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Carnegie Mellon program helps children communicate

Saturday, Nov. 17, 2012, 8:57 p.m.
 

A tsunami of excitement erupts when Jimmy Mason enters the room.

The no-longer-orderly group of youngsters who had been waiting quietly surrounds the Carnegie Mellon University senior, greeting him as though he were a rock star and clamoring for his attention.

Within minutes, Mason and the kids — students in grades 4 through 8 at the DePaul School for Hearing and Speech in Shadyside — are scrabbling across the floor in a fast-paced game of red light-green light.

Part giddy fun, part exercise in listening and speaking skills, it's the opening activity for the My True Voice Project, a 45-minute weekly mentoring session that uses students from Carnegie Mellon to help middle- and elementary-school children, both those with and without hearing difficulties, communicate with greater clarity.

In 2000, Natalie Baker Shirer, an associate professor of speech and phonetics at Carnegie Mellon's School of Drama, developed the My True Voice Project as a for-credit course for School of Drama sophomores, juniors and seniors who had completed her freshman course in speech and phonetics.

Like My True Voice, the freshmen course helps students recognize and eliminate dialects and other regional characteristics that might hamper clear speech and comprehension.

Working on the My True Voice Project helps students learn how to teach and sharpens their skills, Shirer says of her university students. “But the heart is giving back. I believe if you have a gift to give, you give it, and these kids have a gift,” she says.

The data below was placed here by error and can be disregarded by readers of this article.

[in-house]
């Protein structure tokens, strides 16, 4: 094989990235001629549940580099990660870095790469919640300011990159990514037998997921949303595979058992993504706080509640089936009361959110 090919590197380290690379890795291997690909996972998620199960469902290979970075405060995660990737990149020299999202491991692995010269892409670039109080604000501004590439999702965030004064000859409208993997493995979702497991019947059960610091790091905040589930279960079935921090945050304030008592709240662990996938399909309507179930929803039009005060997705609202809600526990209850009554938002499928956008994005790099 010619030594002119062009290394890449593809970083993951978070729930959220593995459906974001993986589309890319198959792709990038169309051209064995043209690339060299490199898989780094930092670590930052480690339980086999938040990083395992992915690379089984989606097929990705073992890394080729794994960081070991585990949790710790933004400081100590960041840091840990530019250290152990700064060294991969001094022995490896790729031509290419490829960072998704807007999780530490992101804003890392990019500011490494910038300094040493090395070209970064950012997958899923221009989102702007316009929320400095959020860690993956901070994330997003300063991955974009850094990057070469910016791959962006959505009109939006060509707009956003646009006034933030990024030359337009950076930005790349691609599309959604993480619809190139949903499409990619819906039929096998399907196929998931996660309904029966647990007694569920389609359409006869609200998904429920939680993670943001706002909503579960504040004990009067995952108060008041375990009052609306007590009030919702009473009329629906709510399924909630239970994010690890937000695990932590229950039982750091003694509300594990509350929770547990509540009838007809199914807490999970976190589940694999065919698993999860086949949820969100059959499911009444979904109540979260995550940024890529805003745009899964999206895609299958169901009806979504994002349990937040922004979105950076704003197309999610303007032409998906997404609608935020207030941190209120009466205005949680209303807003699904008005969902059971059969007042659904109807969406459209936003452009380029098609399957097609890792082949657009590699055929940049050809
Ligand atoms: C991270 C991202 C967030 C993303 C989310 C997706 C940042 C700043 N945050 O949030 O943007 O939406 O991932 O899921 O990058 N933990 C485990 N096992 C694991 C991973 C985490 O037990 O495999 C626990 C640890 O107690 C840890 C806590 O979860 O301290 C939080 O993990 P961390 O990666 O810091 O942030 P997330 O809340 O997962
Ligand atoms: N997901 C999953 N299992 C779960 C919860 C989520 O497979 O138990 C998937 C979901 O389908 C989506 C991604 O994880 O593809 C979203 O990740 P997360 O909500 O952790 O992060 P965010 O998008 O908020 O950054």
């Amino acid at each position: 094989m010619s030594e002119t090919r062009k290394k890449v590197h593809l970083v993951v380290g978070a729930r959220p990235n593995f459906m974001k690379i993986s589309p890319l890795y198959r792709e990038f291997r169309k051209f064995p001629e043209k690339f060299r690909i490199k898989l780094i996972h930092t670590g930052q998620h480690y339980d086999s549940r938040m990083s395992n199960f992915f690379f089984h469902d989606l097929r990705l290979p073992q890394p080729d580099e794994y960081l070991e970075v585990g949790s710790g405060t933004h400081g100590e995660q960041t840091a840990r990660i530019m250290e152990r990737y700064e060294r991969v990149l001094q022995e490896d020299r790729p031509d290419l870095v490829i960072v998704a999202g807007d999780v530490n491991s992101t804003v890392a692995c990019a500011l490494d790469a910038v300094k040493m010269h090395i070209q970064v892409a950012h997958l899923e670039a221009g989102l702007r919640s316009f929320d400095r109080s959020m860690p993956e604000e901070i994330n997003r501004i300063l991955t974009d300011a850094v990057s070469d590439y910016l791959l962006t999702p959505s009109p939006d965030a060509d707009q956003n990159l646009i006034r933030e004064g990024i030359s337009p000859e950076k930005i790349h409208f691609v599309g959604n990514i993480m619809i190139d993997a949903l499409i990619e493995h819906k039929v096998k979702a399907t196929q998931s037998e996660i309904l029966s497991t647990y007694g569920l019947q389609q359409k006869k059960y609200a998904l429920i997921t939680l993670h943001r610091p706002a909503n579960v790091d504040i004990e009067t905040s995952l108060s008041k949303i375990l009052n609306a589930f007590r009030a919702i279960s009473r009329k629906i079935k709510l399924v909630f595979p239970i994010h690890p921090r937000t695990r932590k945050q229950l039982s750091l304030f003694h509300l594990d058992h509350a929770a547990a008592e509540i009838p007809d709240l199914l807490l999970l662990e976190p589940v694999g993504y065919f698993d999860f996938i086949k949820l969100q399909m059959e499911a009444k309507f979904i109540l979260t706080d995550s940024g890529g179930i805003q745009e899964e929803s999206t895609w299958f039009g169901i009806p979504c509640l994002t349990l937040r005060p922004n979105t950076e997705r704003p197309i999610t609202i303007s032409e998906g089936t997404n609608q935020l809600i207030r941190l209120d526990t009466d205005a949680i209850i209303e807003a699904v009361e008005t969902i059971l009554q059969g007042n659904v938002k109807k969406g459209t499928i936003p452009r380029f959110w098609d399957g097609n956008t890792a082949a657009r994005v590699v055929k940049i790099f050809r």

In past years, the CMU students have mentored students at inner-city schools.

This year, they are working with young DePaul School students with hearing loss who have recently received cochlear implants — a surgically implanted electronic device that allows them to hear sounds, including their own voices.

My True Voice employs CMU students' acting and speech skills with games, readings and role play to enhance and extend the listening and speaking skills the youngsters have learned as part of the DePaul School's auditory-verbal therapy program.

“It's the perfect augmentation to our program,” says Mary Jo Maynard, principal at the DePaul School. “Natalie teaches them the power of their voice and ways to use their voice to express and have meaning. It's a whole new level of power and a new level of confidence.”

The goal of the DePaul School's programs is get their students' speaking and listening skills to the same levels as those of children their age.

“We want them to have intelligent speech, natural intonation, changes in pitch when they ask a question,” says Michelle Parfait, speech and auditory verbal therapy coordinator at the DePaul School.

Shirer and the DePaul faculty identify what skills their students should be working on. Then, it's up to Shirer and her university students to devise ways of achieving those goals.

Sometimes, the approaches are traditional — inviting students to choose from a variety of quotes from famous people such as Winston Churchill and Dr. Seuss and learning how to deliver them with proper volume and expression.

“Pretend it's a secret,” Mitch Marois urges one boy. “Tell us like it's really important — like we're all going to die.”

Marois, a junior musical-theater major from St. Petersburg, Fla., encourages others to stand on a chair and speak their quote so people can hear it at a great distance — “Like it's a football field,” Marois suggests.

Other techniques encourage the practice of specific sounds under the guise of zany games — firing imaginary guns loaded with words that start with T or practicing words with Z in them while tossing an imaginary zebra.

The project is a win-win situation for everyone, Shirer says.

DePaul students develop listening and speaking skills and CMU students earn nine credits for their efforts.

But that's not necessarily the point, Marois says.

“I didn't know it was a class (when I volunteered). That's an added bonus. … We are so busy (on campus) that it's hard to find time to give back,” Marois says. “Finding somewhere I could use the unique set of skills I have was a most beautiful thing.”

Alice T. Carter is the theater critic for Trib Total Media. She can be reached at 412-320-7808 or acarter@tribweb.com.

 

 

 
 


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